The wet mix process involves water being added to all the ingredients of the mix before it enters the delivery hose. Whereas, the dry mix process requires the damp mixture of cement and aggregates to be passed through the delivery hose to the nozzle and water is added to the mix in the nozzle. Dry mix shotcrete is most applicable in the repair of concrete elements. In such applications, an apan appropriate epoxy adhesive is also used to assure proper strength between the surface of the damaged structure and the shotcrete mix. Apart from that, the use of shear keys can further ensure proper shear transfer between the existing layer and the new layer of concrete.
Epoxy resin: Epoxy resins are chemical mixtures with high tensile strength which serve as exceptional adhesive agents. Their composition can be changed as per requirement and the ingredients required to produce a suitable epoxy resin are mixed just before they are applied. The viscosity of some epoxy resins is so low that they can be injected into fine cracks as well. On the other hand, epoxy resins which have high viscosity are generally used for surface coating purposes and for filling large cracks or holes. These binding agents can also be effectively used in applications that require attaching steel plates to damaged structures.
Epoxy mortar: This special material is formed by mixing either high or low viscosity epoxy resins with fine aggregates/sand and is used to fill voids or gaps which are very big in size. The compressive strength and tensile strength of epoxy mortar are higher whereas its modulus of elasticity is lower than that of cement concrete. Sand is added while producing epoxy mortar to enhance its modulus of elasticity.
Quick-setting cement mortar: This is basically non-hydrous magnesium phosphate cement comprising a liquid and a dry powder. Quick-setting cement mortar is formed by mixing the liquid with the dry powder just like cement and aggregates are mixed to produce cement concrete.
Mechanical anchor: These are anchors or fasteners which provide anchorage to concrete or masonry structures by using wedging action. Mechanical anchors are used to provide sufficient strength to a structure and some anchors provide shear as well as tension resistance. For applications where mechanical anchors cannot be used, the use of chemical anchors which are attached to drilled pilot holes using polymer adhesives has been advised.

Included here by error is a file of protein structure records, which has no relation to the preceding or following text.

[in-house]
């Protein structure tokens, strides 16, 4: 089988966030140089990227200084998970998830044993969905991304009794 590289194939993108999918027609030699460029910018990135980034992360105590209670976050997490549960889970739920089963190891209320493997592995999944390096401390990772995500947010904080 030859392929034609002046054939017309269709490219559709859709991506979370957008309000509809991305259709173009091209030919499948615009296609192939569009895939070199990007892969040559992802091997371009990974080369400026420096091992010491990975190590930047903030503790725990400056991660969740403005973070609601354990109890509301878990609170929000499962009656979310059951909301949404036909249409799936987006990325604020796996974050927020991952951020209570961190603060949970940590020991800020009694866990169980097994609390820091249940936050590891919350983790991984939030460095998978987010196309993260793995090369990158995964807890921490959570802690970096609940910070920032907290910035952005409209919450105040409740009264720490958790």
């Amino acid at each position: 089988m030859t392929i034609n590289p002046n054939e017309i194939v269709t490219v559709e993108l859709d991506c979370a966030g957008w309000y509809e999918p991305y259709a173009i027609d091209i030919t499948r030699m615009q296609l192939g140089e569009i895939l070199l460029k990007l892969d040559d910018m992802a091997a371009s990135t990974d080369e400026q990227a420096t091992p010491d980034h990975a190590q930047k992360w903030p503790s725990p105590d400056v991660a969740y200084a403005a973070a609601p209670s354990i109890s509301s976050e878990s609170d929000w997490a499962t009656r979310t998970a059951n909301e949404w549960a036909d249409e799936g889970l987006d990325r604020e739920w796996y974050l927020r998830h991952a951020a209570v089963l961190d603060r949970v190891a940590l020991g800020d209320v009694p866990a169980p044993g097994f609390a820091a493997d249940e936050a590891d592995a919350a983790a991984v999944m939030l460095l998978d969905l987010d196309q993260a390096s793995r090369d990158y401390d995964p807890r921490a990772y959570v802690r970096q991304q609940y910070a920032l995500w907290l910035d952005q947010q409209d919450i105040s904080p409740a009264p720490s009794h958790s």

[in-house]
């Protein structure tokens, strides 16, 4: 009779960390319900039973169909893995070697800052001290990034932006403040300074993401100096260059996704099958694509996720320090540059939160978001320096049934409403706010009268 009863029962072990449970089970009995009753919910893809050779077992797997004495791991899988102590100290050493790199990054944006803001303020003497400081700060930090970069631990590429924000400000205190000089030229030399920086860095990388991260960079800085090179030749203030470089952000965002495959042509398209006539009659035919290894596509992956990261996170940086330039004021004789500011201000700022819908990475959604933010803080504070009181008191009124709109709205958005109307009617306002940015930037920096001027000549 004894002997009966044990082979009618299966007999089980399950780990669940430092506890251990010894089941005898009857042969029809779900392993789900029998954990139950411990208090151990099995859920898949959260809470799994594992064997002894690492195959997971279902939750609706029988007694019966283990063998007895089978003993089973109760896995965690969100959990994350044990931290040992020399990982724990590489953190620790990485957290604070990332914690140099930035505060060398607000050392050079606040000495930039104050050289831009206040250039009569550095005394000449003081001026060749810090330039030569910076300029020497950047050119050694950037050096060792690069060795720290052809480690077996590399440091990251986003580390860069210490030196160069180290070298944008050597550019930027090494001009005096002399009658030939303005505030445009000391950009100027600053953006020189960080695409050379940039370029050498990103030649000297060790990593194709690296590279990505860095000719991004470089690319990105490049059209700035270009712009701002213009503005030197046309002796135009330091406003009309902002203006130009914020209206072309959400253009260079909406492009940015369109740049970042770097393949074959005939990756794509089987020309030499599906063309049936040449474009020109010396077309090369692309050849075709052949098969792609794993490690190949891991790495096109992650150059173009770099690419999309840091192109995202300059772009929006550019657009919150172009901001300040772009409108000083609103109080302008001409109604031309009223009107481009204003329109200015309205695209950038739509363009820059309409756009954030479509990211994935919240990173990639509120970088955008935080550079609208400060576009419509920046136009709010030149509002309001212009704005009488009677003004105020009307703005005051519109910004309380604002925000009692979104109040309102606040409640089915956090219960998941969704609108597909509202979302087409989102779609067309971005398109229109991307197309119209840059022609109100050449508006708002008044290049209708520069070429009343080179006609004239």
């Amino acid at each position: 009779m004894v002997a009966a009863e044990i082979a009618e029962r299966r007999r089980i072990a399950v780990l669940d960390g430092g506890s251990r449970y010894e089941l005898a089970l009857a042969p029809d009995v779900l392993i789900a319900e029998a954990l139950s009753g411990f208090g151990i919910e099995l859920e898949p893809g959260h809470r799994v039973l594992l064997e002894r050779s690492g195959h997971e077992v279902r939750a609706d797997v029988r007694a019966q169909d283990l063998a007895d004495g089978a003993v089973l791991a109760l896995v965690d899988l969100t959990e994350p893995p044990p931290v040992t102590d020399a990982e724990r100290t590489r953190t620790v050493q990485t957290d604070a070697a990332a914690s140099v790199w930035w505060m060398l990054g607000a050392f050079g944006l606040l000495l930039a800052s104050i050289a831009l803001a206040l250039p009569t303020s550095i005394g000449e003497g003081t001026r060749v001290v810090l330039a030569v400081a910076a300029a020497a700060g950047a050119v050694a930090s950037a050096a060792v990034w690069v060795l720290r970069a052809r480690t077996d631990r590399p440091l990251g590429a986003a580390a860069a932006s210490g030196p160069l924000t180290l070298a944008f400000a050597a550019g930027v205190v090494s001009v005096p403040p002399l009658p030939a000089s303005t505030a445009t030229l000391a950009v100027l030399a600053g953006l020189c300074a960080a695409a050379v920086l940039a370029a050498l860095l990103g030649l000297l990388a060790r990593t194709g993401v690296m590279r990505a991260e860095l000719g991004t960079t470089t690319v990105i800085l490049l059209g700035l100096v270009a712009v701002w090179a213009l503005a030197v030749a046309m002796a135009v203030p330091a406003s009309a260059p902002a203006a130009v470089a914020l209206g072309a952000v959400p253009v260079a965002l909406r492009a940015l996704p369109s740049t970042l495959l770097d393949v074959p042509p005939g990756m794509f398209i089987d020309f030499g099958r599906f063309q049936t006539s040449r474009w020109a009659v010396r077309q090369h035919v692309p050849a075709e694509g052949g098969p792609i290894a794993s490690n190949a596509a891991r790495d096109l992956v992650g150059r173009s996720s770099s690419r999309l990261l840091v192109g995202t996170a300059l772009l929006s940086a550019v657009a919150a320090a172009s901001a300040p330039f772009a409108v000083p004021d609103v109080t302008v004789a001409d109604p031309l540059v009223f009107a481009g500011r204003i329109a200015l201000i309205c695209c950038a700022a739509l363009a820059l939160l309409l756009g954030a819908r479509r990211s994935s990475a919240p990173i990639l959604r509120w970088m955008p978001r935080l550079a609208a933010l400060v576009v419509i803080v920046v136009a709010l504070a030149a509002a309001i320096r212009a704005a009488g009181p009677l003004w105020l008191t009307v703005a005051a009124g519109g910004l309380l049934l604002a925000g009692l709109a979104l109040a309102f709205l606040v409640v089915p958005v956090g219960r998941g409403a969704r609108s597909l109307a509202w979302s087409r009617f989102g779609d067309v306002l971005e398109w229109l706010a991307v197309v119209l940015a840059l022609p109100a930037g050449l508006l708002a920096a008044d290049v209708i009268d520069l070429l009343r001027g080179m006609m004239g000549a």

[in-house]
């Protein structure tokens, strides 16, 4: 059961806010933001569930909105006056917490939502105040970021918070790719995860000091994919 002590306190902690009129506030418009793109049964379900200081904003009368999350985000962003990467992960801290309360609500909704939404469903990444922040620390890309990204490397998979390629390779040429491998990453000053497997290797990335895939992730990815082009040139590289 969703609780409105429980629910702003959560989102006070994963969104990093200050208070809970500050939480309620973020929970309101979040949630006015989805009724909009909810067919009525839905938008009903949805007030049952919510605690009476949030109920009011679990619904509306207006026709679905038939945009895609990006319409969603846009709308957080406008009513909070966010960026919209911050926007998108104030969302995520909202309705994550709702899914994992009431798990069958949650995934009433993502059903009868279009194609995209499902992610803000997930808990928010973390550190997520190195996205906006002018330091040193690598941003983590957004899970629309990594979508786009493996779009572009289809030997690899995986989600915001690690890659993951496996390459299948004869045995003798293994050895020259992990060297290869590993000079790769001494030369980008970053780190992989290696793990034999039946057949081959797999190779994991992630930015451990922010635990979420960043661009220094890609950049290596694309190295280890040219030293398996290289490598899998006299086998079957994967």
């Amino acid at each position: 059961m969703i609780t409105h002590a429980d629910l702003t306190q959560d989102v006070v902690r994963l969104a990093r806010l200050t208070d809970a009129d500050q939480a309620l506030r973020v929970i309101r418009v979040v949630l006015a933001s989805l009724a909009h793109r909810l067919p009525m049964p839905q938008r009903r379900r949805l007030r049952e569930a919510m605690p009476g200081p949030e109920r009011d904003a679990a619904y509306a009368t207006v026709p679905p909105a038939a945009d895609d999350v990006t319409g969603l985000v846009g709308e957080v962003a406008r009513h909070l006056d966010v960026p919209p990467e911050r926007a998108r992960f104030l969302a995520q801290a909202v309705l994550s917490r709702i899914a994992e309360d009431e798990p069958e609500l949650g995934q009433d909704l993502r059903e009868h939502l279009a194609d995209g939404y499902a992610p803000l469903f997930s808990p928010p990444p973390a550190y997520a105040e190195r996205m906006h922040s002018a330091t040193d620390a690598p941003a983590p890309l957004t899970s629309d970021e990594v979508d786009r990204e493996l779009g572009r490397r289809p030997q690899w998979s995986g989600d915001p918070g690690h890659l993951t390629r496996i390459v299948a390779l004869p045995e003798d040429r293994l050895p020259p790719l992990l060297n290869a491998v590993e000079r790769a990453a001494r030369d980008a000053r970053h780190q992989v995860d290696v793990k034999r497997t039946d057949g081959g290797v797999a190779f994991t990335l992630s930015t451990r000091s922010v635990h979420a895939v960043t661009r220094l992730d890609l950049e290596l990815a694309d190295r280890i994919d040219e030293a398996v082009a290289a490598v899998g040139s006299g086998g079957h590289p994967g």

Ferrocement fibre concrete: This building material is applied as a comparatively thin layer of cement mortar over reinforcing materials such as mild steel rods having a diameter of 4.5 to 6 mm spaced at an interval of 75 mm from each other both ways and covered with 19 gauges, 11 mm opening square mesh on each side. The building technique used with this material is simple and can be executed by masons and unskilled labour. In the case of retrofitting applications, ferrocement plates are positioned at an appropriate location on the surface of the masonry structure and directly attached to it. The thickness of the plates can vary in the range of 30 to 180 mm.
Fibre reinforced plastics or polymers (FRP): This recently developed material can be used for the strengthening of reinforced concrete (RC) or masonry structures or as a replacement of steel plate bonding. The strength to weight ratio as well as corrosion resistance of FRP is high. Further, the weight of an FRP plate can be as low as 20 per cent that of a steel plate while it can be 2 to 10 times stronger than an FRP plate. These plates need to be attached to the affected structure using epoxy mortar and it is advised to refer to the manufacturer’s specifications and conduct proper tests before finalising the design of any retrofitting project.
ABOUT THE AUTHOR
Dr SB Hegde is a ‘Global Visionary Award 2020’ winner for his notable contribution to cement field (with 30 years of experience) both in India and Abroad. He is a ‘Expert Panel’ member in renowned international magazines of cement and concrete. Dr Hegde is also a ‘Visiting Professor’ of one of the reputed universities in the US